A North Norfolk Field near the village of Letheringset. I think this is very beautiful and I love the way the precision ploughing defines the contours of the fields and the effect of perspective. I also like the interplay of the freestanding trees and the continuous coppices in the distance. Of course, this beauty is at a cost. There is not a weed in sight and the precision ploughing was done with a tractor. What is, on the face of it, benign and rustic, is actually tense and high tech, requiring the application of chemical herbicides and pesticides and the burning of petroleum.
Relegated now to wasteland and field margins the poppies that once flowered profusely in the fields of North Norfolk still offer a vibrant note of red in a sea of green, but in marginal areas only. These flowers are all the more beautiful for their simplicity and of course now their relative rareness.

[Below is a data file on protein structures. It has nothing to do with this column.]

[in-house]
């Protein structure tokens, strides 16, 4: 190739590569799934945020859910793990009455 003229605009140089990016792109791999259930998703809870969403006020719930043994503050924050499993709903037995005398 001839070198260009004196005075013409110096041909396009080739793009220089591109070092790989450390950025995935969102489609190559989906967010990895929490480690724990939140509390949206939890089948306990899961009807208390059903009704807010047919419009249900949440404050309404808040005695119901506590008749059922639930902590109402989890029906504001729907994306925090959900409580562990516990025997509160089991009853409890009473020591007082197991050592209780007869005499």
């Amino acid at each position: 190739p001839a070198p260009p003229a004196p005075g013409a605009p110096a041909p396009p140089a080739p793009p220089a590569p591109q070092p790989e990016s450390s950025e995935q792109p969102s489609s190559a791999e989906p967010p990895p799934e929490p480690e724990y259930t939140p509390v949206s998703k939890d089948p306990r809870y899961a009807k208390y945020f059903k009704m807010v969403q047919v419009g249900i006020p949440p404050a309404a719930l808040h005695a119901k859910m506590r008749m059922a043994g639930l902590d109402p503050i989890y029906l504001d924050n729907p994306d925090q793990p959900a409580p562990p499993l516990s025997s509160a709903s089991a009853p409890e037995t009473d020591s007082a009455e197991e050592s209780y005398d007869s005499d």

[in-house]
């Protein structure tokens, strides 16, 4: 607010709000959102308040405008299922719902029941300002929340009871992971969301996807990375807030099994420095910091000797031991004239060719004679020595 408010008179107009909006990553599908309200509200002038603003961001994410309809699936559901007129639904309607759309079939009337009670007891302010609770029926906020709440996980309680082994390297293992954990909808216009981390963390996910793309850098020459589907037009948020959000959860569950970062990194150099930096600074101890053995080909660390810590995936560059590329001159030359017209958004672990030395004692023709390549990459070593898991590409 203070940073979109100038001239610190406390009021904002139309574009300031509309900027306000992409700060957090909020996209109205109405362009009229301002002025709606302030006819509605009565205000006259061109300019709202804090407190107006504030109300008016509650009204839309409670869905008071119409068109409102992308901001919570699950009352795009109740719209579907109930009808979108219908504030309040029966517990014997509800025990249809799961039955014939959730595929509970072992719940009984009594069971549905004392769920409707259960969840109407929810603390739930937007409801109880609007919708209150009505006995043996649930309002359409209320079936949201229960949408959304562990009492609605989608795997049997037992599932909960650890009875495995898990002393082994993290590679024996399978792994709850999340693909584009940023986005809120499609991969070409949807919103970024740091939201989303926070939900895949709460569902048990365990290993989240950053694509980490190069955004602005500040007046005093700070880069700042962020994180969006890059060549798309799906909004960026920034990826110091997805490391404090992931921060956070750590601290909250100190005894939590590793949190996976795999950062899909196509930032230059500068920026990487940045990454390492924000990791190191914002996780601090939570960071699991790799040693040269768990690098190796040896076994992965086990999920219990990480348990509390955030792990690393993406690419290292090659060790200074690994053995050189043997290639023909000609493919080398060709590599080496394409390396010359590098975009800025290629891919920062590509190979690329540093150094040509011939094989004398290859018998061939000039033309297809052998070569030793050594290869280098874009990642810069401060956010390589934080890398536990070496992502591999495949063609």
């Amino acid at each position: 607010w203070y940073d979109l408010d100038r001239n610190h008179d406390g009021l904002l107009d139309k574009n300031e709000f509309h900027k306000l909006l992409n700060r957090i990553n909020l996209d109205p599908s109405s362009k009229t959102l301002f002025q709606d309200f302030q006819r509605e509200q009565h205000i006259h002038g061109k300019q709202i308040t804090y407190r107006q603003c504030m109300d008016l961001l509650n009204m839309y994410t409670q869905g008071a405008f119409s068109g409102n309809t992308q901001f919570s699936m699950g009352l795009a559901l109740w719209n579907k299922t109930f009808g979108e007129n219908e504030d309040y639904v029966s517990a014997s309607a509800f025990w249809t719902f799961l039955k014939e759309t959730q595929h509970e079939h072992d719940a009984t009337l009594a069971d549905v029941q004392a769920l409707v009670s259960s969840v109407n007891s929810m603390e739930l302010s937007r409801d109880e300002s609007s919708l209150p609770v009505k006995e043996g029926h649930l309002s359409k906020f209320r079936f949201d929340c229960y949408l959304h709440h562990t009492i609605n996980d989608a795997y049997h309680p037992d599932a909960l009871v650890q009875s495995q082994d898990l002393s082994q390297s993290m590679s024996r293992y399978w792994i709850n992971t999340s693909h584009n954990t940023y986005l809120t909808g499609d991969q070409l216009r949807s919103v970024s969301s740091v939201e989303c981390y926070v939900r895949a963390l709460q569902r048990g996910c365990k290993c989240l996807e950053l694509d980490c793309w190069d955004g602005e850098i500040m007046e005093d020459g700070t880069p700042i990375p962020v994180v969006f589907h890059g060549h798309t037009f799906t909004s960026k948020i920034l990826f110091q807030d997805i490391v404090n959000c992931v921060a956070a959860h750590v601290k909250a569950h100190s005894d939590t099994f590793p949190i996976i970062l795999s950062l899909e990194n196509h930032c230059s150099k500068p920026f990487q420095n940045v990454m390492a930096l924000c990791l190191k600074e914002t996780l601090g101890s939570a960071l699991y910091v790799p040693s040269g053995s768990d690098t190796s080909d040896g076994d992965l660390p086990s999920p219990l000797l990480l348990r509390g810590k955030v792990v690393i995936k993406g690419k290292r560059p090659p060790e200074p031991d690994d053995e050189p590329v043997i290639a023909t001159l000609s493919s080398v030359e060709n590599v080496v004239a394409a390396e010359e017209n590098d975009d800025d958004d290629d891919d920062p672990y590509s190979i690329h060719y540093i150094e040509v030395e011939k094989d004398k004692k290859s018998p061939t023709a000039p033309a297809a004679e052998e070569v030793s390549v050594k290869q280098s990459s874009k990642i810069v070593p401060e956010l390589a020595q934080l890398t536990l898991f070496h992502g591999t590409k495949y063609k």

Striking a different note this epitaph on a gravestone in Wiveton Churchyard tells the moving story of an early death, probably in childbirth and of the subsequent death of the little girl who was saved after a very short life. Or perhaps they both died together in some terrible accident or from an infectious disease. Graveyards are full of these stories, but sadly the stone that was used is often soft and so delaminates. Even memorials have a relatively short life, though I hope that the beauty of the lettering on this one will continue to convey the moving story for quite a few years yet.
So these are some of the things I spotted on a recent trip to North Norfolk. These are ordinary things but for all that they are also precious. It puzzles me that I find it such a delight to escape from the London I also love into the ever-changing but still largely man-made countryside.